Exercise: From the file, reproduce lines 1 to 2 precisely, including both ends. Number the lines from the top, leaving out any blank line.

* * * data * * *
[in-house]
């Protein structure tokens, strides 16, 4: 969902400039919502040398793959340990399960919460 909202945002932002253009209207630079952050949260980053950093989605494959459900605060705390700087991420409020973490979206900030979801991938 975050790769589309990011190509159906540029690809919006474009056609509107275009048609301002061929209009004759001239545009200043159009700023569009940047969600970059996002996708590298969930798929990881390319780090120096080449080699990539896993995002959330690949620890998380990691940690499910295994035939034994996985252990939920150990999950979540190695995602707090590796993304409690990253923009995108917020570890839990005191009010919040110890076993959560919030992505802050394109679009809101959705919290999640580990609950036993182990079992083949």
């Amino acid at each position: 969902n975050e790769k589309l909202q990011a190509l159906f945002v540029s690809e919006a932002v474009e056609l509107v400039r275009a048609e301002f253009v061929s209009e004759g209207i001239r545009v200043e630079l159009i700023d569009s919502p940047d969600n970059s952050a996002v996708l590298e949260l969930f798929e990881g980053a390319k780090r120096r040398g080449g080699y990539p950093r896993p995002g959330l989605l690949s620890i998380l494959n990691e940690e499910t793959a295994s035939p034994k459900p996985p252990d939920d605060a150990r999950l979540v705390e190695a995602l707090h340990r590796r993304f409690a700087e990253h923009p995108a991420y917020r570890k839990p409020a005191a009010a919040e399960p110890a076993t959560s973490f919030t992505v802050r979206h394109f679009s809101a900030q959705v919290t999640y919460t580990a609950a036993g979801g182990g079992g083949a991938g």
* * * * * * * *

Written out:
[in-house]
């Protein structure tokens, strides 16, 4: 969902400039919502040398793959340990399960919460 909202945002932002253009209207630079952050949260980053950093989605494959459900605060705390700087991420409020973490979206900030979801991938 975050790769589309990011190509159906540029690809919006474009056609509107275009048609301002061929209009004759001239545009200043159009700023569009940047969600970059996002996708590298969930798929990881390319780090120096080449080699990539896993995002959330690949620890998380990691940690499910295994035939034994996985252990939920150990999950979540190695995602707090590796993304409690990253923009995108917020570890839990005191009010919040110890076993959560919030992505802050394109679009809101959705919290999640580990609950036993182990079992083949």